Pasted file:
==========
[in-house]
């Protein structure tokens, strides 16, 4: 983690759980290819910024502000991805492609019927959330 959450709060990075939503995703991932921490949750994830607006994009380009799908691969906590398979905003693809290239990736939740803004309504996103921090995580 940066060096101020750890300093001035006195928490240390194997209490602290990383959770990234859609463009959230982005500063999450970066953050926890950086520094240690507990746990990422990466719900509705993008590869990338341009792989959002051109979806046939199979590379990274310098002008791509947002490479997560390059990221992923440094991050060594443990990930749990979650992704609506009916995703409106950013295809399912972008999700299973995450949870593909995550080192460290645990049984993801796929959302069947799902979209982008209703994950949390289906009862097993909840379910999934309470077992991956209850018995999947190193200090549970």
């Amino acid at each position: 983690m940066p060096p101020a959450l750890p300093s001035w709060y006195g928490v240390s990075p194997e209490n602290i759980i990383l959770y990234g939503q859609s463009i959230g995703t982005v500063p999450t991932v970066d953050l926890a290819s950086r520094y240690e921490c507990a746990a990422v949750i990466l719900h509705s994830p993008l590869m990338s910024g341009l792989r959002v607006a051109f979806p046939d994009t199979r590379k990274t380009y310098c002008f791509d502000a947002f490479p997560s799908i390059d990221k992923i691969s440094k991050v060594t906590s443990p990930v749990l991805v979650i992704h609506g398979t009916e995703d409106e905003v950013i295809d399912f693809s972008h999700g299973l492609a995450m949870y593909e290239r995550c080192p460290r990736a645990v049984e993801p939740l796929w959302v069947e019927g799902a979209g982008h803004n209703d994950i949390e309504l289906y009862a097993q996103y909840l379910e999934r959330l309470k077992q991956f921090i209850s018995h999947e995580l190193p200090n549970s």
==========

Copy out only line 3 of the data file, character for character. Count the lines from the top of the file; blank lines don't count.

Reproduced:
């Amino acid at each position: 983690m940066p060096p101020a959450l750890p300093s001035w709060y006195g928490v240390s990075p194997e209490n602290i759980i990383l959770y990234g939503q859609s463009i959230g995703t982005v500063p999450t991932v970066d953050l926890a290819s950086r520094y240690e921490c507990a746990a990422v949750i990466l719900h509705s994830p993008l590869m990338s910024g341009l792989r959002v607006a051109f979806p046939d994009t199979r590379k990274t380009y310098c002008f791509d502000a947002f490479p997560s799908i390059d990221k992923i691969s440094k991050v060594t906590s443990p990930v749990l991805v979650i992704h609506g398979t009916e995703d409106e905003v950013i295809d399912f693809s972008h999700g299973l492609a995450m949870y593909e290239r995550c080192p460290r990736a645990v049984e993801p939740l796929w959302v069947e019927g799902a979209g982008h803004n209703d994950i949390e309504l289906y009862a097993q996103y909840l379910e999934r959330l309470k077992q991956f921090i209850s018995h999947e995580l190193p200090n549970s």